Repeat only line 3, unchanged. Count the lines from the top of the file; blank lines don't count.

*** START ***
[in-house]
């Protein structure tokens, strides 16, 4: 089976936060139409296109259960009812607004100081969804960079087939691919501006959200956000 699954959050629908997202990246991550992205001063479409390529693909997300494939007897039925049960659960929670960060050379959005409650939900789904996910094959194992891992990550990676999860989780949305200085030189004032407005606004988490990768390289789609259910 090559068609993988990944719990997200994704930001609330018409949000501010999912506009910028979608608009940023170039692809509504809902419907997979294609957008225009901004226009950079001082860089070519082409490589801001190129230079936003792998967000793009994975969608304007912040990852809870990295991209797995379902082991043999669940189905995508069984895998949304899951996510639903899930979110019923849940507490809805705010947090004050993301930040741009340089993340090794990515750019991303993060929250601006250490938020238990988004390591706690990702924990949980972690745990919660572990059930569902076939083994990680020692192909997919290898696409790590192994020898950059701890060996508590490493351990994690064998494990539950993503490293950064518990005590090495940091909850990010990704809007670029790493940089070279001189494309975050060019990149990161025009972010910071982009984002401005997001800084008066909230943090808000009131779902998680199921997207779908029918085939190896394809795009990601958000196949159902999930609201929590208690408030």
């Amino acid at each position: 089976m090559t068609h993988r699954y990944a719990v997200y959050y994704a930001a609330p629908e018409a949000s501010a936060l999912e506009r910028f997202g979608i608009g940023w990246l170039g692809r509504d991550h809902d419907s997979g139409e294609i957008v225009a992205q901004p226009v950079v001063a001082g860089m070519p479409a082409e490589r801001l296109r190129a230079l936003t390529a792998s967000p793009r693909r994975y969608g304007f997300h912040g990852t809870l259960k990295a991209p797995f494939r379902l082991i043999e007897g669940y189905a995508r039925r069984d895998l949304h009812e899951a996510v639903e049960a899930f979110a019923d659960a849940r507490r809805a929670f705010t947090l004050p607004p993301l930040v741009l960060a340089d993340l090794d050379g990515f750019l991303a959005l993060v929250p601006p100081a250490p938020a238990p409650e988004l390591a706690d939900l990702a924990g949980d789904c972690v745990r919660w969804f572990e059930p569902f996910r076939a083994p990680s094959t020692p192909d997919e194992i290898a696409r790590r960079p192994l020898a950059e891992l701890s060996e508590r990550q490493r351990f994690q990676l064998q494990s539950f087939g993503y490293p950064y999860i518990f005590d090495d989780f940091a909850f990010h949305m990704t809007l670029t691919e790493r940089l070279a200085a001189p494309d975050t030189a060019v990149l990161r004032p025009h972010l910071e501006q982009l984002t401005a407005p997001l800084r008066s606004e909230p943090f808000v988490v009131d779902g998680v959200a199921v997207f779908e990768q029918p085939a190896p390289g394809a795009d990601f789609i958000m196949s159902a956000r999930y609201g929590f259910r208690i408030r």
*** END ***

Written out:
């Amino acid at each position: 089976m090559t068609h993988r699954y990944a719990v997200y959050y994704a930001a609330p629908e018409a949000s501010a936060l999912e506009r910028f997202g979608i608009g940023w990246l170039g692809r509504d991550h809902d419907s997979g139409e294609i957008v225009a992205q901004p226009v950079v001063a001082g860089m070519p479409a082409e490589r801001l296109r190129a230079l936003t390529a792998s967000p793009r693909r994975y969608g304007f997300h912040g990852t809870l259960k990295a991209p797995f494939r379902l082991i043999e007897g669940y189905a995508r039925r069984d895998l949304h009812e899951a996510v639903e049960a899930f979110a019923d659960a849940r507490r809805a929670f705010t947090l004050p607004p993301l930040v741009l960060a340089d993340l090794d050379g990515f750019l991303a959005l993060v929250p601006p100081a250490p938020a238990p409650e988004l390591a706690d939900l990702a924990g949980d789904c972690v745990r919660w969804f572990e059930p569902f996910r076939a083994p990680s094959t020692p192909d997919e194992i290898a696409r790590r960079p192994l020898a950059e891992l701890s060996e508590r990550q490493r351990f994690q990676l064998q494990s539950f087939g993503y490293p950064y999860i518990f005590d090495d989780f940091a909850f990010h949305m990704t809007l670029t691919e790493r940089l070279a200085a001189p494309d975050t030189a060019v990149l990161r004032p025009h972010l910071e501006q982009l984002t401005a407005p997001l800084r008066s606004e909230p943090f808000v988490v009131d779902g998680v959200a199921v997207f779908e990768q029918p085939a190896p390289g394809a795009d990601f789609i958000m196949s159902a956000r999930y609201g929590f259910r208690i408030r």